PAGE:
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Wednesday, May 26, 2021

Samuel 'Allan' Stewart

Today marks the 100th anniversary of the birth of my maternal grandfather, the late Samuel ‘Allan’ Stewart. To commemorate the occasion a picnic lunch was held on Saturday at Boggy Plain, in the district of Countegany (pronounced Count-a-guinea), on the grounds of the old ‘Stewart Homestead’, where Allan was born.
The homestead is positioned on the side of a hillock and overlooks a flat plain that stretches out to the Badja River and to one of numerous water holes along the river, known as Sally Pool. The opposite bank is surrounded by shrubs and trees that ascend upwards along Manony’s Mountain. The old road from Cooma to Braidwood used to run behind the hillock, but now a bridge sits prominently over the far end of Sally Pool and the road is visible from the old homestead. The house is of white-washed pise, long and low, and once had a veranda running the full length of the front in true colonial style.
Growing up along the Badja, Allan was taught how to fish by his father, Stan Stewart, which became a lifelong passion. He attended the local Countegany School and won a scholarship to Canterbury Boy’s High in Sydney.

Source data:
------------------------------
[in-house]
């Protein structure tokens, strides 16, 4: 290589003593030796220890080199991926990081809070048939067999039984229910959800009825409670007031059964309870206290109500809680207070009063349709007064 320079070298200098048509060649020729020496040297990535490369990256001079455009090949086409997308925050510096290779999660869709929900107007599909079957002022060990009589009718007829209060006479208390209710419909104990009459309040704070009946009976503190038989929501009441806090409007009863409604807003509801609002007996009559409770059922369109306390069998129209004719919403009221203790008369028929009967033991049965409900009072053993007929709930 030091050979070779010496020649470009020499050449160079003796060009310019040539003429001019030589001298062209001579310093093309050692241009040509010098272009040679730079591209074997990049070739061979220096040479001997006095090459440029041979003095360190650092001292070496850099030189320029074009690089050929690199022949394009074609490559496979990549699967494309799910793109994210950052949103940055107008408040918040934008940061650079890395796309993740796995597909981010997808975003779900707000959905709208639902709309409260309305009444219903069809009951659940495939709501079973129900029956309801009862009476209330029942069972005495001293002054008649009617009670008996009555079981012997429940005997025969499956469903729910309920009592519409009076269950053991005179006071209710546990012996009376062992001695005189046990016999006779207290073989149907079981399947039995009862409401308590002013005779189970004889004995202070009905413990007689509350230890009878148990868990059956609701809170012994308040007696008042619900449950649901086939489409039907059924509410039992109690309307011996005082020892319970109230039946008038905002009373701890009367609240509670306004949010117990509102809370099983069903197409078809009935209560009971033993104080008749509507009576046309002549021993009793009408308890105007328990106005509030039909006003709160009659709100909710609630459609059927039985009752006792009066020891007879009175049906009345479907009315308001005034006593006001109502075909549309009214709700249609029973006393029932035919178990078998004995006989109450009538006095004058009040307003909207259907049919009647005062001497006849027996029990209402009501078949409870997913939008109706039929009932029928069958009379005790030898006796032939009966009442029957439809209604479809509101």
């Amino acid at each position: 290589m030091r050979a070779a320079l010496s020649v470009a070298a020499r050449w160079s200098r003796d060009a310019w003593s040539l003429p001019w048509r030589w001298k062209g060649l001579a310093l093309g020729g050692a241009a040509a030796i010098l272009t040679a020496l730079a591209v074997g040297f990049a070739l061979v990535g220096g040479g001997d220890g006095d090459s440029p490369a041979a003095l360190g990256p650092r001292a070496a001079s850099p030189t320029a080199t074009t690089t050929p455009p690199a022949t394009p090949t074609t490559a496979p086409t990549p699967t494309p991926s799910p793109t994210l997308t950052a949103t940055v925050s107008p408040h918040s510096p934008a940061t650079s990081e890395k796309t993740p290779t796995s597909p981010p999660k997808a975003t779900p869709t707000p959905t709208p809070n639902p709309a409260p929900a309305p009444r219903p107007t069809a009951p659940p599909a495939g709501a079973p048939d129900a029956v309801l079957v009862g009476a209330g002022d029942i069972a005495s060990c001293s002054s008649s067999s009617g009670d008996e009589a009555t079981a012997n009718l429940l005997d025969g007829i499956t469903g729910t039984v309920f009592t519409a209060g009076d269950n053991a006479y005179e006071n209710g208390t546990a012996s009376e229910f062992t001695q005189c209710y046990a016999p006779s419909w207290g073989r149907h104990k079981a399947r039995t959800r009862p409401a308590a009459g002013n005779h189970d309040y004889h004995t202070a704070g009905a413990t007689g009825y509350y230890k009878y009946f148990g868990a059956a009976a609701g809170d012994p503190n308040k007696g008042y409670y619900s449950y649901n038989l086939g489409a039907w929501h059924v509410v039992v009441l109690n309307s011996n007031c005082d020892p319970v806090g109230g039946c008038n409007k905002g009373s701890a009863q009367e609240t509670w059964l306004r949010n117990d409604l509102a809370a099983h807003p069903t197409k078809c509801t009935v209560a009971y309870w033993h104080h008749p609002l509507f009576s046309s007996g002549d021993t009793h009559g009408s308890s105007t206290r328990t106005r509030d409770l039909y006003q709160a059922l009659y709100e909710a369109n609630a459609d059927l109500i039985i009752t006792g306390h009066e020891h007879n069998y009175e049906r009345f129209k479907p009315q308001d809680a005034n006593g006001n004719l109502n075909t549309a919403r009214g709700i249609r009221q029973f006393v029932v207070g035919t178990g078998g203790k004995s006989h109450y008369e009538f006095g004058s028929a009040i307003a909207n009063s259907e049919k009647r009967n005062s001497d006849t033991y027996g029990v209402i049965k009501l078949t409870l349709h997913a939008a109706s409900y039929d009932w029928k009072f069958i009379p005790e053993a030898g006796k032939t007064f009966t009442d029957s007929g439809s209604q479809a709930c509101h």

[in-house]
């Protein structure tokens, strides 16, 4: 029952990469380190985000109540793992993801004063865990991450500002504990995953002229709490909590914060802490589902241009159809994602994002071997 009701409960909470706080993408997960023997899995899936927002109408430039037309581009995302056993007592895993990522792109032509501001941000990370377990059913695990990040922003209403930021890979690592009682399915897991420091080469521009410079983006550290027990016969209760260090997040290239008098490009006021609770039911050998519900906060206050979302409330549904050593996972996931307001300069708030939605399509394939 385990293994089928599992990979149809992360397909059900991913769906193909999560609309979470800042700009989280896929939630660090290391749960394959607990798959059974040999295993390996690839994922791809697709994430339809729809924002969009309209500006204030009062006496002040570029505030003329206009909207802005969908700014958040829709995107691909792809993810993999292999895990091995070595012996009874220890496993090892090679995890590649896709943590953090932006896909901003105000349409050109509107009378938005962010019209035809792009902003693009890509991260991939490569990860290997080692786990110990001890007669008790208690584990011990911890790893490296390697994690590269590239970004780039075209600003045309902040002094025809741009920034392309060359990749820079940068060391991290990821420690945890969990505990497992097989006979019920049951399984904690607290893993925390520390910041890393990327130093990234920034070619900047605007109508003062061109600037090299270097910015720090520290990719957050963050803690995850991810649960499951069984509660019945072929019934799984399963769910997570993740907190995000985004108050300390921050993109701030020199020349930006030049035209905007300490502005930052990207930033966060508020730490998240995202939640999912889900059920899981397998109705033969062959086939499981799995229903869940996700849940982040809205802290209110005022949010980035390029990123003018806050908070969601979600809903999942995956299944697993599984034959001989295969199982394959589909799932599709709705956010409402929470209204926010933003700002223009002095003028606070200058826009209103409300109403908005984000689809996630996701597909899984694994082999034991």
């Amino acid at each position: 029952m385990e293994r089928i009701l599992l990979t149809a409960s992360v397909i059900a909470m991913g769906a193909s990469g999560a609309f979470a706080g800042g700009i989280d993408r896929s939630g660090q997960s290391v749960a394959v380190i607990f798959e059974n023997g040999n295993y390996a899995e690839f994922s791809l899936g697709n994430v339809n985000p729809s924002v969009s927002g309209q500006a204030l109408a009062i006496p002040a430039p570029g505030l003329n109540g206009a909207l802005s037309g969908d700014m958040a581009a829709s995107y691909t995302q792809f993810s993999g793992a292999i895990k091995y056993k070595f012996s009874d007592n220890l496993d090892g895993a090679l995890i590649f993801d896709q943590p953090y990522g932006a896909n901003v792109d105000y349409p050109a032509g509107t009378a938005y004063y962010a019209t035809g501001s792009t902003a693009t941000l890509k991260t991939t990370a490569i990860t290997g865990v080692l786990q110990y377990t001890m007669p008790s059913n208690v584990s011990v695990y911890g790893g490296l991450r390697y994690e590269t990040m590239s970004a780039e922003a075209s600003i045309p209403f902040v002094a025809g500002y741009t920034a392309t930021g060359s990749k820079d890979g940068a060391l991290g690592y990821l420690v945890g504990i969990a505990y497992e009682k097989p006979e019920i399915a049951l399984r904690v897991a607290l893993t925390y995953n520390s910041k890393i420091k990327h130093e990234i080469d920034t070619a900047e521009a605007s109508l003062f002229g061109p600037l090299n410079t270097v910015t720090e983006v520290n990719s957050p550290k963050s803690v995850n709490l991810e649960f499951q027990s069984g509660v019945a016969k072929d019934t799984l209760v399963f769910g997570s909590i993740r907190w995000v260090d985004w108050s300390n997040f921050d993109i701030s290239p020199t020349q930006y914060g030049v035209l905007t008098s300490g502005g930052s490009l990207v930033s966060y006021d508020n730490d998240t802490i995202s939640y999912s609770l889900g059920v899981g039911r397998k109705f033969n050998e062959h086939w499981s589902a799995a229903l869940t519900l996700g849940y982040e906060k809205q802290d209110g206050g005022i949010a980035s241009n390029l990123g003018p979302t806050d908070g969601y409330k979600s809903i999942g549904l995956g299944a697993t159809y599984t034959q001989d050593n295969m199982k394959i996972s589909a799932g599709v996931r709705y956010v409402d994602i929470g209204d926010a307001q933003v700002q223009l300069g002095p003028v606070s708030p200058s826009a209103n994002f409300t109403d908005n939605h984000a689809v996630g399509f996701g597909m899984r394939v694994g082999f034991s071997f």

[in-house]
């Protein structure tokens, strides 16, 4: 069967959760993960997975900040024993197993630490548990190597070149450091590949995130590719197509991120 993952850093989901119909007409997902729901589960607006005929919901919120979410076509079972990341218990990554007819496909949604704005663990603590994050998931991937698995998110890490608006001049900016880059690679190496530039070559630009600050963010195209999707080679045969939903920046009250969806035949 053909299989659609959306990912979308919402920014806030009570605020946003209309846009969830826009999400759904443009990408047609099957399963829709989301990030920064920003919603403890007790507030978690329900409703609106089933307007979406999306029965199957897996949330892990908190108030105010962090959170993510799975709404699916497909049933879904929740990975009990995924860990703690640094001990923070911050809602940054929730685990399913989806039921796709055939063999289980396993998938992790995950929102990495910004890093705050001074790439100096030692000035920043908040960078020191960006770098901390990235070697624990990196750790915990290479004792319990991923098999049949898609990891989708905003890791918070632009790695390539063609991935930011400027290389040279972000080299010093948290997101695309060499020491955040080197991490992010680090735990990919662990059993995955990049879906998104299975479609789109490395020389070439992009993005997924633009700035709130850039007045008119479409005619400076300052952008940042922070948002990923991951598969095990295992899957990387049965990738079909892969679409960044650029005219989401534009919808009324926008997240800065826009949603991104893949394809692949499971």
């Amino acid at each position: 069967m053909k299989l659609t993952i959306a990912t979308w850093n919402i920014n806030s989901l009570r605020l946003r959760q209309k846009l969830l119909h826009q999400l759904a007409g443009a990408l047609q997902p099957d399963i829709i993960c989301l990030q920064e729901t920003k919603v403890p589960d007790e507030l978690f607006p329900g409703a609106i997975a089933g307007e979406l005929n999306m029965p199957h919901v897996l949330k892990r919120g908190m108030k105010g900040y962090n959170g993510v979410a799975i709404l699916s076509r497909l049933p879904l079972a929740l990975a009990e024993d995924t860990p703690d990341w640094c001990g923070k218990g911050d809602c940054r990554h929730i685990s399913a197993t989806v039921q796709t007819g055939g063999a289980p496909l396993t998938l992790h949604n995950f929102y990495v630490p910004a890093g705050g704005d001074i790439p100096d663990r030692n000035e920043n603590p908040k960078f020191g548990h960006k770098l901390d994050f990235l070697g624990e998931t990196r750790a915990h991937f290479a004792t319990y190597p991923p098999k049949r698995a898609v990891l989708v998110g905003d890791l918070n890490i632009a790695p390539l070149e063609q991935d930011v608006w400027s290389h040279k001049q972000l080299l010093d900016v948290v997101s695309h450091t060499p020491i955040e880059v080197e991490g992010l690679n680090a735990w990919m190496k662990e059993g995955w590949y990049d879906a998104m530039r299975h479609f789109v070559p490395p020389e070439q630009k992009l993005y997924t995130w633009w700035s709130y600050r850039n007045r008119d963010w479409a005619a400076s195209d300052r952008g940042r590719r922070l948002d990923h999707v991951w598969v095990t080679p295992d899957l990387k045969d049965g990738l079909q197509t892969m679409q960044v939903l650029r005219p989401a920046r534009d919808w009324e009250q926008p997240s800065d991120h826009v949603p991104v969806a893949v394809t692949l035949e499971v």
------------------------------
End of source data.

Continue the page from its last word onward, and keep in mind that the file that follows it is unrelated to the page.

During WWII, Allan served in Palestine, before returning home to train as a paratrooper: jumping behind enemy lines in New Guinea. Later he became a member of the 2nd/2nd commandos, serving in Timor and in early 1945 was recruited to “Z” special forces.
Allan married Nanna, Monica O’Hare, in 1949 and had seven children. They lived in Melbourne, where Allan studied part time to gain his accountancy degree, until 1959. When he gained work for the Department of Treasury and moved to Canberra. Bringing him back to the Monaro region, where he was able to indulge in his love of fishing, often taking the family for holidays to Countegany.
Allan passed away on 26th April 1978 and today is survived by his seven children, seventeen grandchildren and sixteen great-grandchildren. Although I never met Allan, I have a great fondness for the many stories shared about his life and of Boggy Plain.